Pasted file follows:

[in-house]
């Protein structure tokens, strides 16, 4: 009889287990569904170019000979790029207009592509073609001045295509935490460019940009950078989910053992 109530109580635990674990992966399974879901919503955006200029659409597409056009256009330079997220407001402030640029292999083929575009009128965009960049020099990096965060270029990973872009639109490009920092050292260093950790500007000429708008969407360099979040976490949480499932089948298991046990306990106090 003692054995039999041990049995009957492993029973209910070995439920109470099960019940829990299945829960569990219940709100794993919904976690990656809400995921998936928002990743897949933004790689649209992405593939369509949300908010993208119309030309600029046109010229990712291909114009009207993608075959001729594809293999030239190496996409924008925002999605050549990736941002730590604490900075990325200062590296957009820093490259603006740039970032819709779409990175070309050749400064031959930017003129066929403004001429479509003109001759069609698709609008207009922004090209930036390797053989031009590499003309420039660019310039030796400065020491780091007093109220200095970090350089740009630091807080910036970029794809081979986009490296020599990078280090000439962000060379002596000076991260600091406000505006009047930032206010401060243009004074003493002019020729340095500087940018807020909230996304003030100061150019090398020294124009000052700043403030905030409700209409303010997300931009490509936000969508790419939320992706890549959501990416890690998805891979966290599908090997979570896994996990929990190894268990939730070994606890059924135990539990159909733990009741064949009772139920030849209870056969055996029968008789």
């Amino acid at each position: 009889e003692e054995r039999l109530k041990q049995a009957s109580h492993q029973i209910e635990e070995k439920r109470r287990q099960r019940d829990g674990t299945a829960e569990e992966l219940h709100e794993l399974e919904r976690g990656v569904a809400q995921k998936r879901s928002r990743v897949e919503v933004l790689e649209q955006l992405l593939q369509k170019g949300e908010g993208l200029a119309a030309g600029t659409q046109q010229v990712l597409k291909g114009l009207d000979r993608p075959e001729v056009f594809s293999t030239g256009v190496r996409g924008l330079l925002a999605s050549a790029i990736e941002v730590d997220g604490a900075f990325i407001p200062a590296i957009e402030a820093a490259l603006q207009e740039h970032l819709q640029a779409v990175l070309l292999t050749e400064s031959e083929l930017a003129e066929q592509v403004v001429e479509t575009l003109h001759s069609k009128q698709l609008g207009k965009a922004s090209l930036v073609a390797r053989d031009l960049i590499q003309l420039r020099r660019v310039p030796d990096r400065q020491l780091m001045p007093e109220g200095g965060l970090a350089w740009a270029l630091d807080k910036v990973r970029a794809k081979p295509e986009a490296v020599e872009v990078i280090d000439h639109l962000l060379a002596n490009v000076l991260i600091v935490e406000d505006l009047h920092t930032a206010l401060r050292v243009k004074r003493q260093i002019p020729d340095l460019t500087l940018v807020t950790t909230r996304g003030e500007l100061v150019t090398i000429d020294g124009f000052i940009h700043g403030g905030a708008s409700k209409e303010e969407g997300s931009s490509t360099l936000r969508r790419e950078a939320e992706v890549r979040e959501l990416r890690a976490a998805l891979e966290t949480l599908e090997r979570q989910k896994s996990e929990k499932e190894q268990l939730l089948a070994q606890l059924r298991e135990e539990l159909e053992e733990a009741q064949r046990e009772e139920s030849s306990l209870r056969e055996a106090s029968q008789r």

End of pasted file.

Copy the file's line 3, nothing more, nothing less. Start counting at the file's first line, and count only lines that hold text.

């Amino acid at each position: 009889e003692e054995r039999l109530k041990q049995a009957s109580h492993q029973i209910e635990e070995k439920r109470r287990q099960r019940d829990g674990t299945a829960e569990e992966l219940h709100e794993l399974e919904r976690g990656v569904a809400q995921k998936r879901s928002r990743v897949e919503v933004l790689e649209q955006l992405l593939q369509k170019g949300e908010g993208l200029a119309a030309g600029t659409q046109q010229v990712l597409k291909g114009l009207d000979r993608p075959e001729v056009f594809s293999t030239g256009v190496r996409g924008l330079l925002a999605s050549a790029i990736e941002v730590d997220g604490a900075f990325i407001p200062a590296i957009e402030a820093a490259l603006q207009e740039h970032l819709q640029a779409v990175l070309l292999t050749e400064s031959e083929l930017a003129e066929q592509v403004v001429e479509t575009l003109h001759s069609k009128q698709l609008g207009k965009a922004s090209l930036v073609a390797r053989d031009l960049i590499q003309l420039r020099r660019v310039p030796d990096r400065q020491l780091m001045p007093e109220g200095g965060l970090a350089w740009a270029l630091d807080k910036v990973r970029a794809k081979p295509e986009a490296v020599e872009v990078i280090d000439h639109l962000l060379a002596n490009v000076l991260i600091v935490e406000d505006l009047h920092t930032a206010l401060r050292v243009k004074r003493q260093i002019p020729d340095l460019t500087l940018v807020t950790t909230r996304g003030e500007l100061v150019t090398i000429d020294g124009f000052i940009h700043g403030g905030a708008s409700k209409e303010e969407g997300s931009s490509t360099l936000r969508r790419e950078a939320e992706v890549r979040e959501l990416r890690a976490a998805l891979e966290t949480l599908e090997r979570q989910k896994s996990e929990k499932e190894q268990l939730l089948a070994q606890l059924r298991e135990e539990l159909e053992e733990a009741q064949r046990e009772e139920s030849s306990l209870r056969e055996a106090s029968q008789r």